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International Symposia And Conferences

World Monuments Fund

On 25th March 2021, World Monuments Fund hosts “When Will We Return to Venice and Should We?” is an in-depth discussion on the monumental obstacles Venice is facing and the seismic shifts in mindsets and actions it will take to overcome them. Featuring Jane da Mosto, Executive Director of We are here Venice; Tomás Saraceno, visual artist and activist; and David Landau, respected scholar, curator, philanthropist, and author. The discussion is moderated by Bénédicte de Montlaur, President and CEO of World Monuments Fund.

Further information here.

Seminar “Italy by Design: Materiality, Intermediality, Commodification from Leonardo to the MAXX”

On 17th March 2021, Jane da Mosto, co-founder and executive director of Wahv, and Eleonora Sovrani, Art director, joined the seminar “Italy by Design: Materiality, Intermediality, Commodification from Leonardo to the MAXXI” organized by University of Edimburgh.

Talk for the IUAV seminar “Lagoon in progress. Costruzione e comunicazione del futuro nella laguna di Venezia”

On 4th March 2021, Jane da Mosto has joined the seminar organized by IUAV University “Lagoon in progress. Costruzione e comunicazione del futuro nella laguna di Venezia”, discussing regarding the future of the Venice’s lagoon with Georg Umgiesser (CNR-ISMAR) and Pietro Daniel Omodeo (Università Ca’ Foscari).

Conversation at the Global Campus of Human Rights, Venice

Jane da Mosto joined the second Online Global Campus of Human Rights Conversation, which took place on 17th February 2021. This Conversation provided an occasion for professors, alumni, students, authorities and local partners to actively participate in the discussion about the future development of the city of Venice and the Veneto Region.

Click here to watch the recorder video.

Conferenza “Art History Abroad “, UK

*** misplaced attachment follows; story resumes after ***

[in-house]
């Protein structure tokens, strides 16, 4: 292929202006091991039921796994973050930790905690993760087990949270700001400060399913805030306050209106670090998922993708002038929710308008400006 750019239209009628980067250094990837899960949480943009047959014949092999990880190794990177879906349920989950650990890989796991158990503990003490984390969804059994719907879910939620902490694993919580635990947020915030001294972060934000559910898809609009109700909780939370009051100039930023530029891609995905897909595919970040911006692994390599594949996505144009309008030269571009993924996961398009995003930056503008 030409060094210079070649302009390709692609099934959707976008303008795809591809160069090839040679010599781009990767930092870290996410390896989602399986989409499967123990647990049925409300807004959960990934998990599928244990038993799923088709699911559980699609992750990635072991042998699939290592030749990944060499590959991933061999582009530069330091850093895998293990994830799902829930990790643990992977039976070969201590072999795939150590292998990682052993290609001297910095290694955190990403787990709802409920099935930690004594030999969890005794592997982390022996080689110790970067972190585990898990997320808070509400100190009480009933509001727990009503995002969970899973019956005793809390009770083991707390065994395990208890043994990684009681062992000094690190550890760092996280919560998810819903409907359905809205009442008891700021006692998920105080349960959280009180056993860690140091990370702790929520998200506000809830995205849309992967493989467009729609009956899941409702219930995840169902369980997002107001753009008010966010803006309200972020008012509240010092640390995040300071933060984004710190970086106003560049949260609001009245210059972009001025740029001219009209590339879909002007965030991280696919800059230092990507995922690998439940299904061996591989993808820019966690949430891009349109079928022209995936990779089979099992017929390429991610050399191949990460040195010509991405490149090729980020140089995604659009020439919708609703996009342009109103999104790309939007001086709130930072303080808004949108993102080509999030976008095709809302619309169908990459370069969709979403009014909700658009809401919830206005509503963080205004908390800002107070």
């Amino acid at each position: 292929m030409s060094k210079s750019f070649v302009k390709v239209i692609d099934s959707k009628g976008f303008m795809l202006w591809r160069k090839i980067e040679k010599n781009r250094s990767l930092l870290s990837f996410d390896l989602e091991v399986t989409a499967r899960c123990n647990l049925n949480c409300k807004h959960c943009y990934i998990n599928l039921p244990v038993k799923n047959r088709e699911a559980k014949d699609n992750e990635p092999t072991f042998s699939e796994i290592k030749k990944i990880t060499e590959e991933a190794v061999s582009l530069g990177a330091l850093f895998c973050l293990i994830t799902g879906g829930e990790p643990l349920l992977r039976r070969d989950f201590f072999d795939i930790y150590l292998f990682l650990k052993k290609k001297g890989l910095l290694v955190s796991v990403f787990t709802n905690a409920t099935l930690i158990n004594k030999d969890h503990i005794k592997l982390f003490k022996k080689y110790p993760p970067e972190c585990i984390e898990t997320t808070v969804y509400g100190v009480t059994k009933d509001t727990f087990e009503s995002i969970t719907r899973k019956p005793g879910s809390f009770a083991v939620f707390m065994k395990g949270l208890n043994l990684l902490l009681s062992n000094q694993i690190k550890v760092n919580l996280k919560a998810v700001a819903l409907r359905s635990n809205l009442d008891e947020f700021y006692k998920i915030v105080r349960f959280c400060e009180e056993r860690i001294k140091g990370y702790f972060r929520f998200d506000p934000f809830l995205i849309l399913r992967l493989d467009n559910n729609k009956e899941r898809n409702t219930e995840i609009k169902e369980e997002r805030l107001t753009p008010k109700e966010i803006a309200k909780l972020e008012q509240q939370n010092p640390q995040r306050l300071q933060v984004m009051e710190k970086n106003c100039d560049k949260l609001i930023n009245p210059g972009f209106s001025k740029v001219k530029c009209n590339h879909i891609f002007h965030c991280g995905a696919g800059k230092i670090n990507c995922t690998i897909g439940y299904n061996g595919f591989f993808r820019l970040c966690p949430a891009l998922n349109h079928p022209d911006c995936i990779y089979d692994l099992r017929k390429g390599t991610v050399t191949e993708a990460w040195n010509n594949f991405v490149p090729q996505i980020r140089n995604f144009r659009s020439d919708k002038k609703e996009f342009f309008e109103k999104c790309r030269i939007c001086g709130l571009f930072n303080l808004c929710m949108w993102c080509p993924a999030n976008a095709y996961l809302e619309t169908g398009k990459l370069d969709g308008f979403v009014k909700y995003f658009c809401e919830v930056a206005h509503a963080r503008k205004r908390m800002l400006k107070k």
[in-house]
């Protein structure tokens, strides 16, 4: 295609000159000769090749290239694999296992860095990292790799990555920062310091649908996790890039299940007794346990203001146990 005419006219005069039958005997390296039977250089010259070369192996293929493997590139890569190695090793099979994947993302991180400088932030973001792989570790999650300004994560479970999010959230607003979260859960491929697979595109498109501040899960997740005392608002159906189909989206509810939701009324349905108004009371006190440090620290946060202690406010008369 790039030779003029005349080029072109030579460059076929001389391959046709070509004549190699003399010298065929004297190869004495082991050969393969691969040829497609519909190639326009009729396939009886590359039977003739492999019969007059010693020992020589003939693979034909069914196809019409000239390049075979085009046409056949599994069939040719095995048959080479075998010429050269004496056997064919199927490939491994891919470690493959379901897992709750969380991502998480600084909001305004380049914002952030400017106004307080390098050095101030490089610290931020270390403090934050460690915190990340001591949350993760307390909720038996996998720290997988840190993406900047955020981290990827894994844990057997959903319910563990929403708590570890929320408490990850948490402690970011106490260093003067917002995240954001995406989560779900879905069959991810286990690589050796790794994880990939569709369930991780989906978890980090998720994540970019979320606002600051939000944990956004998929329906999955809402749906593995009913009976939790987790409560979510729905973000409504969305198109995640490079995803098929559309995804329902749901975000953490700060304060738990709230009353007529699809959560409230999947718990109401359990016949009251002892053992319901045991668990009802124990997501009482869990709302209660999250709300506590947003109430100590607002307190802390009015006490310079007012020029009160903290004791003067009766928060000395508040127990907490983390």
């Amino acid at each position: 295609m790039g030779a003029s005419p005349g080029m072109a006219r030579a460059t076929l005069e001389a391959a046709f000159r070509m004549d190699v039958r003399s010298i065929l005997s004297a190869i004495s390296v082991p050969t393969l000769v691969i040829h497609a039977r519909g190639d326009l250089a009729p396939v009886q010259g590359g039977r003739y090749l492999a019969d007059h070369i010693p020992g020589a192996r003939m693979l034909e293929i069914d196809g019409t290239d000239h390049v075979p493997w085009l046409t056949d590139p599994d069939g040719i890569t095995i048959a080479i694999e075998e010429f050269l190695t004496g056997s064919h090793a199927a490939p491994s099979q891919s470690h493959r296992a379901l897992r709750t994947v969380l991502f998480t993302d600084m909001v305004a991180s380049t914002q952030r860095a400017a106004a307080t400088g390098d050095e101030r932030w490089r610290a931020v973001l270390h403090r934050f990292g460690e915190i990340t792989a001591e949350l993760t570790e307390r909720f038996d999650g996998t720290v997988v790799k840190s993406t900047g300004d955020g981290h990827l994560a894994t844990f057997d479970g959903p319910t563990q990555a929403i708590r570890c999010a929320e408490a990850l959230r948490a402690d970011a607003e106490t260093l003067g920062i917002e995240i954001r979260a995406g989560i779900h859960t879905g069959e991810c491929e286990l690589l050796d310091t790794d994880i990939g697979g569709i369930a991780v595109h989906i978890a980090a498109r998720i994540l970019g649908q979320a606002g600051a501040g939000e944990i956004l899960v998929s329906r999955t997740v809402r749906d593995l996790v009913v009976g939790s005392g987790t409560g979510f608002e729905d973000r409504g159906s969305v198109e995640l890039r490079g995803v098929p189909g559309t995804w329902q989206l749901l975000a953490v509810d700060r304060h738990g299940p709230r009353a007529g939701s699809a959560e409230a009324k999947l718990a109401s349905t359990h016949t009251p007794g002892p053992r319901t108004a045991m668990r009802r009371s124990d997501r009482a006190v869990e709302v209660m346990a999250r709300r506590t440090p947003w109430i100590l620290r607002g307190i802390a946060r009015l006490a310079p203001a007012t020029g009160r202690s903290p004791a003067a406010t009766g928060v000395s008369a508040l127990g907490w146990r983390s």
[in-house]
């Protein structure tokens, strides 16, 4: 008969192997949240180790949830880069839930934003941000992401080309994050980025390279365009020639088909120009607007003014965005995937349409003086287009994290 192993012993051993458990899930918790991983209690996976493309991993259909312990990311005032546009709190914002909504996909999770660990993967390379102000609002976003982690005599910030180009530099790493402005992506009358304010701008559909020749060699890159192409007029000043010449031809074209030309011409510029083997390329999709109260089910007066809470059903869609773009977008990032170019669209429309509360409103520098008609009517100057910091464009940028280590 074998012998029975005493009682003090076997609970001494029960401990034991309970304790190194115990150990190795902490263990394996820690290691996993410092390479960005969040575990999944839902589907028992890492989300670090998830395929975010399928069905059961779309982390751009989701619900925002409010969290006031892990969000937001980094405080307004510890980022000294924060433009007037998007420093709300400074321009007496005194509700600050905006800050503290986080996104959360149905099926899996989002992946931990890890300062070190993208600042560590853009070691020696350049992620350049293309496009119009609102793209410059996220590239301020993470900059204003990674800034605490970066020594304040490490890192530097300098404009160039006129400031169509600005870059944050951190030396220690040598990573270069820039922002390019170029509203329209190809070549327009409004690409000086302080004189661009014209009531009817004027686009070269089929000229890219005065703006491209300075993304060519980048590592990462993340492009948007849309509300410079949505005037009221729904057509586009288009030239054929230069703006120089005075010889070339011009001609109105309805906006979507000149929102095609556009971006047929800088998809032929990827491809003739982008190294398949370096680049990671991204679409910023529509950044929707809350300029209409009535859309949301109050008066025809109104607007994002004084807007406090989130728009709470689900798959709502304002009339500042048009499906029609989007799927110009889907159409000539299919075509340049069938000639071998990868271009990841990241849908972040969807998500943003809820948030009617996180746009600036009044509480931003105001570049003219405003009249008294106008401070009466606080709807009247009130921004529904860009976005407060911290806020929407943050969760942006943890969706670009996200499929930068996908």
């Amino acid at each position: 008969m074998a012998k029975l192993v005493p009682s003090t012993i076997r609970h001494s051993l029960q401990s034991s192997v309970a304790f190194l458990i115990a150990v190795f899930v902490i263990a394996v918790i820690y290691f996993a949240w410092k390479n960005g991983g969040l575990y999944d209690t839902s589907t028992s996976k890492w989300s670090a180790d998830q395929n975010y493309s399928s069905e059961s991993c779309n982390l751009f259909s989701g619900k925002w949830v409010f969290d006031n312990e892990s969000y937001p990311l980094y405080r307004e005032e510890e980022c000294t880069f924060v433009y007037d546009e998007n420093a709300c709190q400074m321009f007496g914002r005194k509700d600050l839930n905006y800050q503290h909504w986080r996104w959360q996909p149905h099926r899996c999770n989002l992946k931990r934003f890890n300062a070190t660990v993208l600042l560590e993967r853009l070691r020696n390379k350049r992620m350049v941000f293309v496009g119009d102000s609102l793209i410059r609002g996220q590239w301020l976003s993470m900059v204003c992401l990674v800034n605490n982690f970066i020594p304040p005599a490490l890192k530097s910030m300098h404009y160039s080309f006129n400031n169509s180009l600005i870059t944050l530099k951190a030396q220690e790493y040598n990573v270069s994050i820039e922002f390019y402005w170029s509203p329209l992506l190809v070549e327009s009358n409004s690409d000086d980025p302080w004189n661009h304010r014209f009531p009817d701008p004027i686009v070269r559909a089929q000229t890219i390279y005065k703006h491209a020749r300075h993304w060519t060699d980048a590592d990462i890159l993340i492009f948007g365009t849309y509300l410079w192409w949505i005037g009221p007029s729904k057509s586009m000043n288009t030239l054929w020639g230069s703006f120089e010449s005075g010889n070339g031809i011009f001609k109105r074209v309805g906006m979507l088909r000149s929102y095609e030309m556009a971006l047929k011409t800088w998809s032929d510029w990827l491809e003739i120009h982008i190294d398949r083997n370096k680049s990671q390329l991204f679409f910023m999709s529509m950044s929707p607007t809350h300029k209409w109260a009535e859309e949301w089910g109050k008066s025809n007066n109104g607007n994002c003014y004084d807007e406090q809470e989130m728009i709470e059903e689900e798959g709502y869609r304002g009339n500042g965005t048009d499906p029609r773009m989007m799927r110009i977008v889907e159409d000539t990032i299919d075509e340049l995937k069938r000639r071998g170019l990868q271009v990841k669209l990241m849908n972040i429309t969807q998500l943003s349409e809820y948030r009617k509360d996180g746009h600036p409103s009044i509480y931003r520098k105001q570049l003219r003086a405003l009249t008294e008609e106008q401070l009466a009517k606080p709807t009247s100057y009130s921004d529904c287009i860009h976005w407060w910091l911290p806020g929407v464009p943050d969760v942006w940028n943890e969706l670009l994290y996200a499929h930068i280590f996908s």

On 10th February 2021, Jane da Mosto has given the lecture “Caring for Venice” for Art History Abroad.

What will be the impact of climate change on artistic heritage in Venice and beyond? Does our fascination with Venice derive exclusively from its unique beauty and artistic heritage, or is it a microcosm of global challenges mirroring the world and carrying the fate of humanity?

Click here to Purchase a Recording. 10% of all ticket sales will go to We Are Here Venice.

“Sea Change” Conference in Blackpool, UK

Laura Onofri, environmental economist, presented the paper “Venice helps save the World” in collaboration with We are here Venice about the potential of the lagoon ecosystem as a carbonsink — at the “Sea Change” Conference organized by Blackpool Council, World Monument Fund, Icomos.


“Shipping & the Environment” conference in Gothenburg, Sweden

We are here Venice took part in the conference “Shipping and the Environment II – From Regional to Global Perspectives” in Gothenburg and presented its bill posting campaign against big cruise ships in Venice.


WahV at the First Sustainable Development Jeju International Conference in Korea

Han So Young represented WahV at the First Sustainable Development Jeju International Conference in Korea. After an introduction about the association and Venice ecosystem, she presented a range of successful projects, obstacles to progress and ongoing work across our five action areas: water levels, Venetian governance, giant cruise ships, outreach, and finding a language of value.


Venice and the Rhino, Palazzo Contarini Polignac